Kudos to Kazakhstan! The powers-that-be there were said to have been mightily provoked by the newest comic sensation. That’s Sacha Baron-Cohen aka Borat, the Brit whose schtick is to pose as an ignorant crude bigoted sexist gay-baiting Kazakh journalist. The first reaction from a humor-challenged Central Asian “-stan” was rage. Pundits even speculated that President Nursultan Nazarbayev would raise the issue of Borat’s upcoming docu-spoof Cultural Learnings of America for Benefit Glorious Nation of Kazakhstan with President George W. Bush when he visited last month. Evidently he did not.
Kazakhstan’s second reaction was brilliant, an absolute winner. It gives me, from a totally unexpected direction, my reply to those who would muffle some range of free expression deemed (for any number of “good” reasons) beyond the pale.
The critical but calm response of the international community to Iranian President Mahmoud Ahmedinajad’s tit-for-tat cartoon contest also bolsters my argument that censorship is a crude and largely unnecessary weapon against insults to religion or other core values.
Back to Kazakhstan.
At first there was President Nazarbayev fuming and foaming over the caricaturish Borat’s lèse-majesté vis-à-vis Kazakhstan, which led to considerable ridicule among bloggers, especially since the primary object of Cohn’s satire is the United States, not Kazakhstan. I haven’t seen Cultural Learnings of America for the Benefit Glorious Nation of Kazakhstan yet. I will, when it reaches my neck of the woods.
But inspired public relations, I might even say public diplomacy—Karen Hughes and the Pentagon take note—saved the day. I’m not referring to the long-winded, heavy-handed supplements about Kazakhstan’s economy, etc., that were placed in the New York Times and elsewhere. I’m referring to the decision to invite Borat aka Cohn to visit Kazakstan, where he can, according to Deputy Foreign Minister Rakhat Aliev, “discover a lot of things. Women drive cars, wine is made of grapes and Jews are free to go to synagogues.” In short, said Aliev, “it’s useless to offend an artist and threaten to sue him. It will only further damage the country’s reputation and make Borat more popular.”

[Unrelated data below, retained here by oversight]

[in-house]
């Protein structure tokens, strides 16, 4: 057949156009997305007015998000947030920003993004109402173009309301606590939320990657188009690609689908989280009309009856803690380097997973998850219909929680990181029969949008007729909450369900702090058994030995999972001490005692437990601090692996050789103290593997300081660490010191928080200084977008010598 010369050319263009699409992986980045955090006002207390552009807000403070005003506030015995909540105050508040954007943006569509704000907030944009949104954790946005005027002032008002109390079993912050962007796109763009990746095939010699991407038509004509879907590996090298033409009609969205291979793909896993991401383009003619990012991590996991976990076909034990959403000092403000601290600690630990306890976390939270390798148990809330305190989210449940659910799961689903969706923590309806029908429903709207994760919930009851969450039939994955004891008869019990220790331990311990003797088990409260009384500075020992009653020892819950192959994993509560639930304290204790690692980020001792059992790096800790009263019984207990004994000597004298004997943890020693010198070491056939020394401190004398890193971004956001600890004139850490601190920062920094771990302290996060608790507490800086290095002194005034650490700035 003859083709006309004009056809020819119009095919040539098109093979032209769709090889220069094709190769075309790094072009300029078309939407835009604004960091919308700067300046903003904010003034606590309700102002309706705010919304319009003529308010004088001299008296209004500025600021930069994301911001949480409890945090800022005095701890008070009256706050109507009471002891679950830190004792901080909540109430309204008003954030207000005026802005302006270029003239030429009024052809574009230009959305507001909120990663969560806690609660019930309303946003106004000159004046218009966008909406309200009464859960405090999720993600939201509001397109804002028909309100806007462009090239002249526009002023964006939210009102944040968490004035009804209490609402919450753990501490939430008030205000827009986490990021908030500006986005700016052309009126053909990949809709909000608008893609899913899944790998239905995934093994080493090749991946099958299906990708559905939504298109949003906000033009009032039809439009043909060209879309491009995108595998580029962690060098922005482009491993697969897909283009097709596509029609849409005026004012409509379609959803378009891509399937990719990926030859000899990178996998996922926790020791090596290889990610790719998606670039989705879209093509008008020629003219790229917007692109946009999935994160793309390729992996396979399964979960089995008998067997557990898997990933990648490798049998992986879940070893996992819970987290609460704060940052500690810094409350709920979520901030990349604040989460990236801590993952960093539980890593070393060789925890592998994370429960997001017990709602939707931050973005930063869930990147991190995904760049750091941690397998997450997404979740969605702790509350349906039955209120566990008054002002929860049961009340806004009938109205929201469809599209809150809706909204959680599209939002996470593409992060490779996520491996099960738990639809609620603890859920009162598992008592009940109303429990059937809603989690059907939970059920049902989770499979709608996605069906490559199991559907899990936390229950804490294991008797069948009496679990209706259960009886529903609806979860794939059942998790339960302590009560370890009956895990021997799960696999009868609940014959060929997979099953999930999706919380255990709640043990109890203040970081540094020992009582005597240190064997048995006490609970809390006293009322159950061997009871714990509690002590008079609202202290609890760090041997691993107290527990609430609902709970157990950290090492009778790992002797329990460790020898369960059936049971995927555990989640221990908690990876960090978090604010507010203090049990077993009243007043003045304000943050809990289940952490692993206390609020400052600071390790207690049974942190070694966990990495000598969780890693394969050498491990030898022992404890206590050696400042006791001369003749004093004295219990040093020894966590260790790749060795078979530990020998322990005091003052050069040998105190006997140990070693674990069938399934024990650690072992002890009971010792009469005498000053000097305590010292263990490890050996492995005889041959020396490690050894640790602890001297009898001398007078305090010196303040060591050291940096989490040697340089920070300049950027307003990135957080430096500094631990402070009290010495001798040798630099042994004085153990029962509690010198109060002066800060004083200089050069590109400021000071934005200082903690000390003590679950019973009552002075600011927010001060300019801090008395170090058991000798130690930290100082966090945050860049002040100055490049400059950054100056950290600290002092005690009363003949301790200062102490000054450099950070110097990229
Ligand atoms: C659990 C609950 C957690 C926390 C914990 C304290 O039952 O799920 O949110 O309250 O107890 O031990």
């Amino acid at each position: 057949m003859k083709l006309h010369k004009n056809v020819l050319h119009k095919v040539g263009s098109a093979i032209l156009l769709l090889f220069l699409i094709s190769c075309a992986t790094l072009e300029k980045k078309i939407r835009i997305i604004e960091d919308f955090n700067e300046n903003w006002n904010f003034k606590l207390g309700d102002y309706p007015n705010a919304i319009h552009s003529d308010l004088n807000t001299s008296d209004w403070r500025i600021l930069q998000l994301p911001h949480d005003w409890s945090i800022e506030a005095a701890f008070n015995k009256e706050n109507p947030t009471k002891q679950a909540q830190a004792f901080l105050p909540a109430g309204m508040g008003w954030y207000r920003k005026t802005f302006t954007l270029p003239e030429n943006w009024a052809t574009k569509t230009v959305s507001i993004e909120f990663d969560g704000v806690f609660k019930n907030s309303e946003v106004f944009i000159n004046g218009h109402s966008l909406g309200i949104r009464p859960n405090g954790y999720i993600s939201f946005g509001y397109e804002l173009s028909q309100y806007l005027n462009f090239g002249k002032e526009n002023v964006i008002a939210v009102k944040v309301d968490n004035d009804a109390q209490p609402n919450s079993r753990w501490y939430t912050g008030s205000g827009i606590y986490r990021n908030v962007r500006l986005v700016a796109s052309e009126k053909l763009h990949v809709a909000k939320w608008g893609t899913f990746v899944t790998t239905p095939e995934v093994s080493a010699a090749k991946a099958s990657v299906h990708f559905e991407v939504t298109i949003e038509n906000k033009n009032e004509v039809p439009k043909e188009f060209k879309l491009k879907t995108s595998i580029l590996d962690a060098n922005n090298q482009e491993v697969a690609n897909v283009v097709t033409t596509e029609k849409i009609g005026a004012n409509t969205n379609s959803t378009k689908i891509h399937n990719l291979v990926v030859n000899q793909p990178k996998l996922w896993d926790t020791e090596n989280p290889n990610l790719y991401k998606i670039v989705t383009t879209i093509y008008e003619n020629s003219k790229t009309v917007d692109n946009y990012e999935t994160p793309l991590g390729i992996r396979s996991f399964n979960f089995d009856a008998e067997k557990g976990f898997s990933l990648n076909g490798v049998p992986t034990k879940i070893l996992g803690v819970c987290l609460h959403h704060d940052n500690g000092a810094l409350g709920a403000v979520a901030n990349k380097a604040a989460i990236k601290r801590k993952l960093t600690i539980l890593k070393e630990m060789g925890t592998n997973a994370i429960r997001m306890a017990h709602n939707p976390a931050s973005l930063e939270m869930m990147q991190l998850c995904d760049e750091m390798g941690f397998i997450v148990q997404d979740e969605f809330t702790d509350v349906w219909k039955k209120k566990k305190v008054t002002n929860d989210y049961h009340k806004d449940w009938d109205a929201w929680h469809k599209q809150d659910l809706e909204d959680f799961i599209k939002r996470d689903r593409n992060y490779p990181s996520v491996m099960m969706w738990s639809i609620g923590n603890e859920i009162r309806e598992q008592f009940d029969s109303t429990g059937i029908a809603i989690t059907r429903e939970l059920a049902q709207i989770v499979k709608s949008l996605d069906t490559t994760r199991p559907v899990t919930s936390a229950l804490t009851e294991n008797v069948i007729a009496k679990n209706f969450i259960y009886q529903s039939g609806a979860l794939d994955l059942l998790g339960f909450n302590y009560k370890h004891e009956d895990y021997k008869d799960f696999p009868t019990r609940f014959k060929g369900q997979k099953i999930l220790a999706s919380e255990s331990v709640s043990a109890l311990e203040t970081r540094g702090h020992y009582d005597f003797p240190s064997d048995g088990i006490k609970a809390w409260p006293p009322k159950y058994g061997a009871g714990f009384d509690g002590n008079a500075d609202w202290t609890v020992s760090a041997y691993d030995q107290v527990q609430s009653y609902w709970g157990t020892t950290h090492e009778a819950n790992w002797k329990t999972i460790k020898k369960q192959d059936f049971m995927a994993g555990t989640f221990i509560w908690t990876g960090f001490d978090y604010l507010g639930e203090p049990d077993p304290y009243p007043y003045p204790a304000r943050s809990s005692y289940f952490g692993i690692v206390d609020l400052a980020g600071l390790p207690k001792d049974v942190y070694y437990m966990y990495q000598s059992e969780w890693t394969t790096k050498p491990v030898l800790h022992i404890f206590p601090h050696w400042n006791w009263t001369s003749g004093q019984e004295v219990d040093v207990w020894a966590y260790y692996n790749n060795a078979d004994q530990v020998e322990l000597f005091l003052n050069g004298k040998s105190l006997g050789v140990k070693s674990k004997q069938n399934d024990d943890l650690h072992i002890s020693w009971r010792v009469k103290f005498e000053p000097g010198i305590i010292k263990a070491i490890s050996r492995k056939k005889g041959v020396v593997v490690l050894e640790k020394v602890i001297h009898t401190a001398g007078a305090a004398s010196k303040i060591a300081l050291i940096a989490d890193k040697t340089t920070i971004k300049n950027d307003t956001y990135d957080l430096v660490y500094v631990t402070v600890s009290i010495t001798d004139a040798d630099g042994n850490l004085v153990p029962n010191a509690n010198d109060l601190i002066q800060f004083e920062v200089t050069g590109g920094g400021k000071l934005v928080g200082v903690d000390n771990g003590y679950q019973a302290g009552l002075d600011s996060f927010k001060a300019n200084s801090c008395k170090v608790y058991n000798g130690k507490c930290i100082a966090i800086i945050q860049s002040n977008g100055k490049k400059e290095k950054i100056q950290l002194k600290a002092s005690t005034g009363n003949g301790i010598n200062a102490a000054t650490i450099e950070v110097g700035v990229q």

Just like that! Any resemblance between Borat’s “Kazakhstan” and the real thing dissolves. The land-locked ex-Soviet Socialist Republic achieves a sophisticated, self-confident image. Already there are predictions that this humorous, tolerant response to apparent ridicule could increase tourism revenues. The country’s been put on the map. It’s leaders seem to be savvy. Kazakhstan could become the new New Thing.
The Satanic Verses
Rage and suppression is the common but unimaginative and counterproductive response to offensive artistry. When Ayatollah Khomeini of Iran issued a fatwa against Salmon Rushdie’s The Satanic Verses in 1989, he guaranteed that the book would become a best seller. Recently the number of copies sold was 60,000,000 and counting, for the most part outside the Muslim world, since no (or few) publishers behind the Green Curtain dared to publish it.
Of course, we have no way of knowing how many copies were smuggled in, but I suspect that most members of the Muslim intelligentsia managed to read it. I, for example, insinuated a few copies into Pakistan—in plain brown wrappers, of course, though my own reading of The Satanic Verses was less than enthusiastic. I found it, like many of Rushdie’s books, too adolescently clever for what it actually had to say. (Turkish novelist Orhan Pamuk, on the other hand, thoroughly deserves the Nobel Prize for Literature, about which and whom more later. Maybe.)
The Da Vinci Code
Christians in India tried to suppress a tedious film version of the poorly written, totally-lacking-in-wit The Da Vinci Code. Blasphemy, they said. Heresy, too. And they are right. However, this being the 21st century, keeping it out of the theaters would have served mainly to boost Indian video sales or downloads, a ploy still not available to those curious about The Satanic Verses. In America, where most people believe in heaven, hell and the devil, the reaction to The Da Vinci Code has been curious. It’s been a major hit in both film and book versions.